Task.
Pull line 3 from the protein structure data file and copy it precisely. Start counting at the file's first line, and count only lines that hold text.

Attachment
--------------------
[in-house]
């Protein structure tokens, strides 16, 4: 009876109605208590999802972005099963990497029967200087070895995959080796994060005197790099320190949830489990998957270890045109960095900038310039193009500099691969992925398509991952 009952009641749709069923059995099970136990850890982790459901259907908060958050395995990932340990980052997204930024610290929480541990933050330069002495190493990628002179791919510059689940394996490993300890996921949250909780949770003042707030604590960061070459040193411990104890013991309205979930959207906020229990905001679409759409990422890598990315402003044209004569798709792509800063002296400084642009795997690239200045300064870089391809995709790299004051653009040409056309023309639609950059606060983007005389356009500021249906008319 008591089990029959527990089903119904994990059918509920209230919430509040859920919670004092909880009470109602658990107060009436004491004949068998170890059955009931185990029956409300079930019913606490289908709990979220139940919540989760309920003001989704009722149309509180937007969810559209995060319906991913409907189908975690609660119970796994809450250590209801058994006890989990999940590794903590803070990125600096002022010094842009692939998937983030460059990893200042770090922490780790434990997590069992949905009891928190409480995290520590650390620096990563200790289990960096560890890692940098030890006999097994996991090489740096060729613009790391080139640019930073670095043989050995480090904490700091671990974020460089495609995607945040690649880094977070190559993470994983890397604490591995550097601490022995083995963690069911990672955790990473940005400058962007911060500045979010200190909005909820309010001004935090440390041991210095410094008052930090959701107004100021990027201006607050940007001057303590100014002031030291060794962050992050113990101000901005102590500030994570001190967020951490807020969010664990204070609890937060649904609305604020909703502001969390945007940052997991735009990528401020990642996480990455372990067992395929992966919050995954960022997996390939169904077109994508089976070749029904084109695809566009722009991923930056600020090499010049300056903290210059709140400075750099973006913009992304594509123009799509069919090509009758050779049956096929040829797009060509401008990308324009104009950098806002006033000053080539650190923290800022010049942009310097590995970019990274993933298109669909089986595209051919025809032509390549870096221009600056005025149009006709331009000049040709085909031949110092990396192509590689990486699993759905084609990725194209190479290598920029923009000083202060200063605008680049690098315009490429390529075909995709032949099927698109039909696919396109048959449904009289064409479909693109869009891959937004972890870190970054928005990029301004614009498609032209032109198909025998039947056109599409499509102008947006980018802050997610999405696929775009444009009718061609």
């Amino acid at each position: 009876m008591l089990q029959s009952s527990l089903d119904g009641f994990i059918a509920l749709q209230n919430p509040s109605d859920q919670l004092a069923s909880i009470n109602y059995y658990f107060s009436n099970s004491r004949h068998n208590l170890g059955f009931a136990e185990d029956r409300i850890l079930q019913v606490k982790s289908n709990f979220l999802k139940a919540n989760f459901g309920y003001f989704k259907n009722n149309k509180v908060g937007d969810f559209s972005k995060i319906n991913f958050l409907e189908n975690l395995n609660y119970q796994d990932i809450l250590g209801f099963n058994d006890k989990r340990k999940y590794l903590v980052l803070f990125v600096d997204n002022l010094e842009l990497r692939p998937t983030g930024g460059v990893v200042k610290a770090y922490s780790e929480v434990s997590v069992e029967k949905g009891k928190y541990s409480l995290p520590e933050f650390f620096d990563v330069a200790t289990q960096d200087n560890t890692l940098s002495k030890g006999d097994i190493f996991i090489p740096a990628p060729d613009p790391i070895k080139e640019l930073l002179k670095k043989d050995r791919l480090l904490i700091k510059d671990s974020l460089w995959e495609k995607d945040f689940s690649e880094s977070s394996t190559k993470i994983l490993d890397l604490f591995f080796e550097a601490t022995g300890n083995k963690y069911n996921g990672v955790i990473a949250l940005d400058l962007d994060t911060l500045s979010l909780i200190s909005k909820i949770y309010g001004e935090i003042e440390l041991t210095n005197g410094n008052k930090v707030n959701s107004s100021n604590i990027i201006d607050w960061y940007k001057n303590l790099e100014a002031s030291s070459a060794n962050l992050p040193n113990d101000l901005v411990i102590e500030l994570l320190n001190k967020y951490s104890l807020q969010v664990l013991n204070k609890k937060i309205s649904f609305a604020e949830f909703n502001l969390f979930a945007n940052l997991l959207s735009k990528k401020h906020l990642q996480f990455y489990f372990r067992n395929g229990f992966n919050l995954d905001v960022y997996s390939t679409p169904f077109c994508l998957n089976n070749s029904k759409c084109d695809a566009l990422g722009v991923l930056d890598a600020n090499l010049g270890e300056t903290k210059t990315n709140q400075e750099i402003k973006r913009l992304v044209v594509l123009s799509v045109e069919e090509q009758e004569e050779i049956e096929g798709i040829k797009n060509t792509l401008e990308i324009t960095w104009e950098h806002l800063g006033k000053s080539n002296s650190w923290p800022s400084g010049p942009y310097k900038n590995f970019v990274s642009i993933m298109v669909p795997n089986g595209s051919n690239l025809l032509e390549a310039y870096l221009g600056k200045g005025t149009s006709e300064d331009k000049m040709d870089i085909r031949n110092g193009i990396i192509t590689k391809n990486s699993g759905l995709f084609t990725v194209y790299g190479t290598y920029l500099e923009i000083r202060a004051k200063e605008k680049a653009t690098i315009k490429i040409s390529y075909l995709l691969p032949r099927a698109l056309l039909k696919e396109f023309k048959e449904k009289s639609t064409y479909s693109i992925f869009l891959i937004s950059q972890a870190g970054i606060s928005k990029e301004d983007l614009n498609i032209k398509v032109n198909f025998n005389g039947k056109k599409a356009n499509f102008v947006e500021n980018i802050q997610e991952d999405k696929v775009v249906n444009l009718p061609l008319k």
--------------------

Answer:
């Amino acid at each position: 009876m008591l089990q029959s009952s527990l089903d119904g009641f994990i059918a509920l749709q209230n919430p509040s109605d859920q919670l004092a069923s909880i009470n109602y059995y658990f107060s009436n099970s004491r004949h068998n208590l170890g059955f009931a136990e185990d029956r409300i850890l079930q019913v606490k982790s289908n709990f979220l999802k139940a919540n989760f459901g309920y003001f989704k259907n009722n149309k509180v908060g937007d969810f559209s972005k995060i319906n991913f958050l409907e189908n975690l395995n609660y119970q796994d990932i809450l250590g209801f099963n058994d006890k989990r340990k999940y590794l903590v980052l803070f990125v600096d997204n002022l010094e842009l990497r692939p998937t983030g930024g460059v990893v200042k610290a770090y922490s780790e929480v434990s997590v069992e029967k949905g009891k928190y541990s409480l995290p520590e933050f650390f620096d990563v330069a200790t289990q960096d200087n560890t890692l940098s002495k030890g006999d097994i190493f996991i090489p740096a990628p060729d613009p790391i070895k080139e640019l930073l002179k670095k043989d050995r791919l480090l904490i700091k510059d671990s974020l460089w995959e495609k995607d945040f689940s690649e880094s977070s394996t190559k993470i994983l490993d890397l604490f591995f080796e550097a601490t022995g300890n083995k963690y069911n996921g990672v955790i990473a949250l940005d400058l962007d994060t911060l500045s979010l909780i200190s909005k909820i949770y309010g001004e935090i003042e440390l041991t210095n005197g410094n008052k930090v707030n959701s107004s100021n604590i990027i201006d607050w960061y940007k001057n303590l790099e100014a002031s030291s070459a060794n962050l992050p040193n113990d101000l901005v411990i102590e500030l994570l320190n001190k967020y951490s104890l807020q969010v664990l013991n204070k609890k937060i309205s649904f609305a604020e949830f909703n502001l969390f979930a945007n940052l997991l959207s735009k990528k401020h906020l990642q996480f990455y489990f372990r067992n395929g229990f992966n919050l995954d905001v960022y997996s390939t679409p169904f077109c994508l998957n089976n070749s029904k759409c084109d695809a566009l990422g722009v991923l930056d890598a600020n090499l010049g270890e300056t903290k210059t990315n709140q400075e750099i402003k973006r913009l992304v044209v594509l123009s799509v045109e069919e090509q009758e004569e050779i049956e096929g798709i040829k797009n060509t792509l401008e990308i324009t960095w104009e950098h806002l800063g006033k000053s080539n002296s650190w923290p800022s400084g010049p942009y310097k900038n590995f970019v990274s642009i993933m298109v669909p795997n089986g595209s051919n690239l025809l032509e390549a310039y870096l221009g600056k200045g005025t149009s006709e300064d331009k000049m040709d870089i085909r031949n110092g193009i990396i192509t590689k391809n990486s699993g759905l995709f084609t990725v194209y790299g190479t290598y920029l500099e923009i000083r202060a004051k200063e605008k680049a653009t690098i315009k490429i040409s390529y075909l995709l691969p032949r099927a698109l056309l039909k696919e396109f023309k048959e449904k009289s639609t064409y479909s693109i992925f869009l891959i937004s950059q972890a870190g970054i606060s928005k990029e301004d983007l614009n498609i032209k398509v032109n198909f025998n005389g039947k056109k599409a356009n499509f102008v947006e500021n980018i802050q997610e991952d999405k696929v775009v249906n444009l009718p061609l008319k």